WHY: “This latest strange, smart narrative experiment showcases McCarthy’s gift for wildly original fiction.
“McCarthy, author of three previous novels, including the Man Booker Prize finalist C., tightens up his offbeat style in his slimmest novel to date. The narrator, a ‘corporate anthropologist’ known only as ‘U.,’ has been granted free reign to devise a Great Report for his employer, the Company, an influential PR firm led by jet-setting, visionary executive Peynman. The subject of U.’s report is nothing less than the totality of the current era, the trends, behaviors, and cultural markers that define the times.
“As U. struggles to begin work on the document, he obsesses over seemingly disparate subjects: the suspicious circumstances of a skydiver’s death, Vanuatan cargo cults, and a recent offshore oil spill. The book’s long, numbered paragraphs mimic academic writing but give way to humorous accounts of U.’s romantic exploits, detailed tangents on the properties of petroleum, and flights of delusional grandeur, as anxiety mounts over whether his ambitious project will ever find its shape.” —Diego Báez, BOOKLIST
“Delightfully unclassifiable. This novel of ideas is begging to be read and reread for meaning with pens, diagrams, and maybe even a dossier or two thrown in for good measure.” —PUBLISHERS WEEKLY
“Thought-provoking…A dizzying take on possible conspiracies, corporate philosophies, and one man’s idle thoughts.” —KIRKUS REVIEWS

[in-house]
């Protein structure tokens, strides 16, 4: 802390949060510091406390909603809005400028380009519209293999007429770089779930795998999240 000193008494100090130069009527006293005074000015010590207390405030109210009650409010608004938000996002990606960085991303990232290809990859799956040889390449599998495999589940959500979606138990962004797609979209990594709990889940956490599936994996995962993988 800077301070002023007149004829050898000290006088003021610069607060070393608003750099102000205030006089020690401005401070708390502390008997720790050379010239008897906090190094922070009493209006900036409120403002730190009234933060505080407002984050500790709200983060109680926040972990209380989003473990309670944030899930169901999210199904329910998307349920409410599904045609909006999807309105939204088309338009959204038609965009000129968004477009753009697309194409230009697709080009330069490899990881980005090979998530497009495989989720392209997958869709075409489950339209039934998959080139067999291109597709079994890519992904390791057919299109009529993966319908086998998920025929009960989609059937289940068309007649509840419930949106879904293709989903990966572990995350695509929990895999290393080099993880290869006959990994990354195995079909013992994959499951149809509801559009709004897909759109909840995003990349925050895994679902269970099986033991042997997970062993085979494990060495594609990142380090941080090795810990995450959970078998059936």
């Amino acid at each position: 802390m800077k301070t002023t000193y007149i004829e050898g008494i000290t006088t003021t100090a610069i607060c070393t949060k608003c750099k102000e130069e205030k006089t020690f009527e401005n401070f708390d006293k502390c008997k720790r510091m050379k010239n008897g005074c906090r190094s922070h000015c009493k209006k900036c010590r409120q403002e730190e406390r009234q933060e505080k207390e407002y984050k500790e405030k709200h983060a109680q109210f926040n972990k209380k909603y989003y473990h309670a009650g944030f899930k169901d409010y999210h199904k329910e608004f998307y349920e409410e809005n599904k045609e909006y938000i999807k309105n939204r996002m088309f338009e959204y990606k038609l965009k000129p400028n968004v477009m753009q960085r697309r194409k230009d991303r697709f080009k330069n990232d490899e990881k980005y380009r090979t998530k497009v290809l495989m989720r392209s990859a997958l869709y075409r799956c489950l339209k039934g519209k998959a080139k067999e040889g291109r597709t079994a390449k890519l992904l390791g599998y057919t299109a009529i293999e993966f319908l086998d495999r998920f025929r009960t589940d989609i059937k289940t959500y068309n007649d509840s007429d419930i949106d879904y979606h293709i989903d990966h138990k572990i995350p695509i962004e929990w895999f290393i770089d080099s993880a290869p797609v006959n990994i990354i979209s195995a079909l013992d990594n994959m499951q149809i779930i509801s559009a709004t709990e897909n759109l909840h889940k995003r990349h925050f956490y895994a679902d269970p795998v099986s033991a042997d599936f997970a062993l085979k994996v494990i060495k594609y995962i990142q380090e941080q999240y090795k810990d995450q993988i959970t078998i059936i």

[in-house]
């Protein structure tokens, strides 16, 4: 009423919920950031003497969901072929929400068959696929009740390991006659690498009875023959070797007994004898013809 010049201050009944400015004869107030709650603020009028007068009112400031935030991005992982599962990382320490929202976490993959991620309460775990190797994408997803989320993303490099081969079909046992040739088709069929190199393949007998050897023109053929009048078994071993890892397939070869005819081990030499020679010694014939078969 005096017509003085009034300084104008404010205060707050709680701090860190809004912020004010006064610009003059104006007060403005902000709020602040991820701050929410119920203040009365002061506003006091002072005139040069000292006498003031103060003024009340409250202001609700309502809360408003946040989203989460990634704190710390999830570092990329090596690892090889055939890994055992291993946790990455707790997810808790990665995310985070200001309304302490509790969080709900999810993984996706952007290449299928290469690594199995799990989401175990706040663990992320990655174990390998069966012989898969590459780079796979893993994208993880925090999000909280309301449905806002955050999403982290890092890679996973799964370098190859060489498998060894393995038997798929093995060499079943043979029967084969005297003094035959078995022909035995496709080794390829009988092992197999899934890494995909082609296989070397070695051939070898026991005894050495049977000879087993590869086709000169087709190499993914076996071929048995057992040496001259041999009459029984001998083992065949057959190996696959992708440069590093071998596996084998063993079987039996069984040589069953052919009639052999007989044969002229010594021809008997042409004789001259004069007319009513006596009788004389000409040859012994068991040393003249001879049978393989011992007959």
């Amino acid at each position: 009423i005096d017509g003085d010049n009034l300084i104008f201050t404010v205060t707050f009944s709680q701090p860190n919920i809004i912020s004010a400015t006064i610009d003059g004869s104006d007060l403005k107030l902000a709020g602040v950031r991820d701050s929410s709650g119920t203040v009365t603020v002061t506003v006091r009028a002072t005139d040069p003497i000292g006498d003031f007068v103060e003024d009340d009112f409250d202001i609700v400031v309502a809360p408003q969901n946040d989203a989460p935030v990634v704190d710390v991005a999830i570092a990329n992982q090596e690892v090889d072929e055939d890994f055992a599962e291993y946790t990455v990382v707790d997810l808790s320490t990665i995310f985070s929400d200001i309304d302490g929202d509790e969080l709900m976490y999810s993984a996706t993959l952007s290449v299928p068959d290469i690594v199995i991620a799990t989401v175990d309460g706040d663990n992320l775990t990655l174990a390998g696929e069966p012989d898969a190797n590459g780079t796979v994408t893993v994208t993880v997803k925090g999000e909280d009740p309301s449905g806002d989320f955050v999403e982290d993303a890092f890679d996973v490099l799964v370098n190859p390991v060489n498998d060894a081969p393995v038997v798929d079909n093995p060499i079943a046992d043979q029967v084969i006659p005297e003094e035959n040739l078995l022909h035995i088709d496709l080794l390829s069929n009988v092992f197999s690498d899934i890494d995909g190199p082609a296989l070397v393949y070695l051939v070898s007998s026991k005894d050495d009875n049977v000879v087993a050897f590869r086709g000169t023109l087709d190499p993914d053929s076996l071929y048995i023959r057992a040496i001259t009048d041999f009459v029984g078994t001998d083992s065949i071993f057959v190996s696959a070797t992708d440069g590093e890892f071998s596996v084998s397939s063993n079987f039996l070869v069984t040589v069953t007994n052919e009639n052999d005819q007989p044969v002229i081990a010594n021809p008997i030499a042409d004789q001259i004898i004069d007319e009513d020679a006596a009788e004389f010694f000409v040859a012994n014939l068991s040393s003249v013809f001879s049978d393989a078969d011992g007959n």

From the beginning of the book: Turin is where the famous shroud is from, the one showing Christ’s body supine after crucifixion: hands folded over genitals, eyes closed, head crowned with thorns. The image isn’t really visible on the bare linen. It only emerged in the late nineteenth century, when some amateur photographer looked at the negative of a shot he’d taken of the thing, and saw the figure — pale and faded, but there nonetheless. Only in the negative: the negative became a positive, which means that the shroud itself was, in effect, a negative already. A few decades later, when the shroud was radiocarbon dated, it turned out to come from no later than the mid-thirteenth century; but this didn’t trouble the believers. Things like that never do. People need foundation myths, some imprint of year zero, a bolt that secures the scaffolding that in turn holds fast the entire architecture of reality, of time: memory-chambers and oblivion-cellars, walls between eras, hallways that sweep us on towards the end-days and the coming whatever-it-is. We see things shroudedly, as through a veil, an over-pixellated screen. When the shapeless plasma takes on form and resolution, like a fish approaching us through murky waters or an image looming into view from noxious liquids in a darkroom, when it begins to coalesce into a figure that’s discernible, if ciphered, we can say: This is it, stirring, looming, even it is isn’t really, if it’s all just ink blots.